The aleatory refers to chance, to random encounters: like throwing a die. Some years ago this term gained some prominence among readers of French philosopher Louis Althusser, after the posthumous publication of his later works.

In a recent talk at the Works In Progress Seminar Series (WIPSS) within the Faculty of Arts at the University of Malta, Norbert Bugeja applied the concept in his interpretation of The Return, a Pulitzer prize-winning memoir written by Libyan-American writer Hisham Matar.

The Return was published in 2016 and relates to the author’s own return to his native Libya to seek explanations regarding the disappearance of his father, Jaballa, in 1990. A dissident against the Gaddafi dictatorship, Jaballa was likely murdered during the infamous Abu Salim prison massacre in Tripoli in 1996.

On the same day of the execution of 1,270 prisoners, Hasham Matar was closely inspecting Manet’s Execution of Emperor Maximilian at the National Gallery in London. In the former’s words, this painting “evokes the inconclusive fate of my father and the men who died in Abu Salim”.

Fast forward to the WIPSS talk. Bugeja observed the aleatory encounter between the son’s viewing of the painting and the father’s execution. He then proceeded to observe other aleatory encounters related to Libya in the recent past.

For example, Saif Gaddafi was being groomed to replace his father, Muammar, as Libya’s supreme ruler. But who would have predicted that the self-immolation of a retailer in Tunisia would set the Arab world alight through the Arab Spring?

The Arab Spring itself was characterised by aleatory encounters: the outcomes in Tunisia, Libya, Egypt and Syria differ.  Indeed, though much social change takes place through processes which are captured and explained through empirical social-scientific methods, at times there are also ruptures and shifts that might have or might not have taken place. Such encounters are provisional and can be influenced by a plurality of factors.

If Muscat really decides to go, who will replace him? Someone tainted with bad governance, or someone who does not enjoy the blessing of Muscat’s inner circle?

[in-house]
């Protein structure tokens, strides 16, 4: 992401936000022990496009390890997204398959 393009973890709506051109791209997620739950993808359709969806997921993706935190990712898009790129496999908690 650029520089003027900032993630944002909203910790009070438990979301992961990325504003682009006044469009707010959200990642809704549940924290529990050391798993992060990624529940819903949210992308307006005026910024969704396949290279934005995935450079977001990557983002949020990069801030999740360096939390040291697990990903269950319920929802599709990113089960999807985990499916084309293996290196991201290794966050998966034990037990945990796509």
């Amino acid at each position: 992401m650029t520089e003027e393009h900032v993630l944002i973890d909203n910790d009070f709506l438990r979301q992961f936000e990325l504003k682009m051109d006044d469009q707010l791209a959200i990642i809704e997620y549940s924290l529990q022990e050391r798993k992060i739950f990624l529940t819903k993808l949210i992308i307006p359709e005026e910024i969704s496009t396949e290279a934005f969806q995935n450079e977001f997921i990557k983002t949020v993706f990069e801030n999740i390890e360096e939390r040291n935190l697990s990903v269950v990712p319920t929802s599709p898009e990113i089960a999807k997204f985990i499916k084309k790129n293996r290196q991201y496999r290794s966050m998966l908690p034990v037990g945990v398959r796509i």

Very often economic readings are given to social changes, but one can mention so many other factors, ranging from the cultural to the technological, from mere coincidence to force majeure, and from character traits in leaders to the logic of numbers. For example, the widespread use of social media during the Arab Spring enabled protesters to communicate their grievances to each other and to the outside world.

Hence, the concept of the aleatory shows us that various social and political events are better understood after they occur. Long gone is the age of prophets: instead we have plural readings of history and at best projections of future possibilities.

This takes me to an article by Godfrey Baldacchino, another university colleague, who wrote recently (on December 30) about Labour’s prospects at the next general election.

Baldacchino told readers that “the 2008 election was the only election in Malta’s parliamentary history – which will be 100 years old in 2021 – to have returned the same political party to power for a third successive term. But only just”.

Thus, he argued, there could be some very serious challenges facing political parties in power in Malta once they hit the end of their second term. Baldacchino added that though comparisons are odious, and though Labour has a massive 35,000-vote majority, “history may have important lessons for us”.

In this regard, he warned that the longer a party is in power, the power of incumbency may eventually lose support, certain policies may alienate specific groups, and a desire for new faces comes about.

The latter is precisely what Joseph Muscat has promised to tackle, though I myself am not so sure if this is a deviating tactic, especially as he clearly is Labour’s best electoral asset.

If Muscat really decides to go, who will replace him? Someone tainted with bad governance, or someone who does not enjoy the blessing of Muscat’s inner circle? And what will the impact of this be? Will different factions unite, or will implosion result?

As Althusser warned us, we cannot predict such encounters in advance: they are aleatory. And the same may hold for the fortunes of the Nationalist Opposition: down according to surveys, but not looking out in relation to its internal rebuilding. The future lasts a long time.

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